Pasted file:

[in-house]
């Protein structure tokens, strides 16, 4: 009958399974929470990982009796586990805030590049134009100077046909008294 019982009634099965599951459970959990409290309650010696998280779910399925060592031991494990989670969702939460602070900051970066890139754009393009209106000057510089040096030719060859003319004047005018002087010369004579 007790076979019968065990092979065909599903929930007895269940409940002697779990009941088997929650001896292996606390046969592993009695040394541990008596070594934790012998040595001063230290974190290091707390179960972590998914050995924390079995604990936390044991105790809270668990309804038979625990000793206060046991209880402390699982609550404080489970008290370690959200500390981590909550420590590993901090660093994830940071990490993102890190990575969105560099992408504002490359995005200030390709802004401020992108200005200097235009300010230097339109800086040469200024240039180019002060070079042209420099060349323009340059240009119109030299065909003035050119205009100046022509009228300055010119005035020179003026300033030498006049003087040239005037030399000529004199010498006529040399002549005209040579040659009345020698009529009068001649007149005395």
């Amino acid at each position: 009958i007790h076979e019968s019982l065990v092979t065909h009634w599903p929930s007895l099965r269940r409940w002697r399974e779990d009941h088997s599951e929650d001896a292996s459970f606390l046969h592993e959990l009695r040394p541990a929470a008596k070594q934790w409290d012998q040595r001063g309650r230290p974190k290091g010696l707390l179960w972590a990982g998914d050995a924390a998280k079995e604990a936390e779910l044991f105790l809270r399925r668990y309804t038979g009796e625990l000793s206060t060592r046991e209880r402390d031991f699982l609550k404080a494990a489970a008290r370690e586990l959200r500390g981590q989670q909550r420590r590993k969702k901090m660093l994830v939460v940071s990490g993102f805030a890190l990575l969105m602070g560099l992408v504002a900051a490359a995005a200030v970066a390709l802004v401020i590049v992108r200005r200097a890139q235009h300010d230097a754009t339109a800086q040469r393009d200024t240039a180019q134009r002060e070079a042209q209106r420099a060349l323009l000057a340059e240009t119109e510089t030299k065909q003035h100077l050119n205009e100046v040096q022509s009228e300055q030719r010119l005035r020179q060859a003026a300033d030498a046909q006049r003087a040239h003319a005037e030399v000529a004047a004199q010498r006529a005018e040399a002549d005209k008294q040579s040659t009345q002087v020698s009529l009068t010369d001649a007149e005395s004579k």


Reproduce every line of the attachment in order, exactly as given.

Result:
[in-house]
């Protein structure tokens, strides 16, 4: 009958399974929470990982009796586990805030590049134009100077046909008294 019982009634099965599951459970959990409290309650010696998280779910399925060592031991494990989670969702939460602070900051970066890139754009393009209106000057510089040096030719060859003319004047005018002087010369004579 007790076979019968065990092979065909599903929930007895269940409940002697779990009941088997929650001896292996606390046969592993009695040394541990008596070594934790012998040595001063230290974190290091707390179960972590998914050995924390079995604990936390044991105790809270668990309804038979625990000793206060046991209880402390699982609550404080489970008290370690959200500390981590909550420590590993901090660093994830940071990490993102890190990575969105560099992408504002490359995005200030390709802004401020992108200005200097235009300010230097339109800086040469200024240039180019002060070079042209420099060349323009340059240009119109030299065909003035050119205009100046022509009228300055010119005035020179003026300033030498006049003087040239005037030399000529004199010498006529040399002549005209040579040659009345020698009529009068001649007149005395």
């Amino acid at each position: 009958i007790h076979e019968s019982l065990v092979t065909h009634w599903p929930s007895l099965r269940r409940w002697r399974e779990d009941h088997s599951e929650d001896a292996s459970f606390l046969h592993e959990l009695r040394p541990a929470a008596k070594q934790w409290d012998q040595r001063g309650r230290p974190k290091g010696l707390l179960w972590a990982g998914d050995a924390a998280k079995e604990a936390e779910l044991f105790l809270r399925r668990y309804t038979g009796e625990l000793s206060t060592r046991e209880r402390d031991f699982l609550k404080a494990a489970a008290r370690e586990l959200r500390g981590q989670q909550r420590r590993k969702k901090m660093l994830v939460v940071s990490g993102f805030a890190l990575l969105m602070g560099l992408v504002a900051a490359a995005a200030v970066a390709l802004v401020i590049v992108r200005r200097a890139q235009h300010d230097a754009t339109a800086q040469r393009d200024t240039a180019q134009r002060e070079a042209q209106r420099a060349l323009l000057a340059e240009t119109e510089t030299k065909q003035h100077l050119n205009e100046v040096q022509s009228e300055q030719r010119l005035r020179q060859a003026a300033d030498a046909q006049r003087a040239h003319a005037e030399v000529a004047a004199q010498r006529a005018e040399a002549d005209k008294q040579s040659t009345q002087v020698s009529l009068t010369d001649a007149e005395s004579k």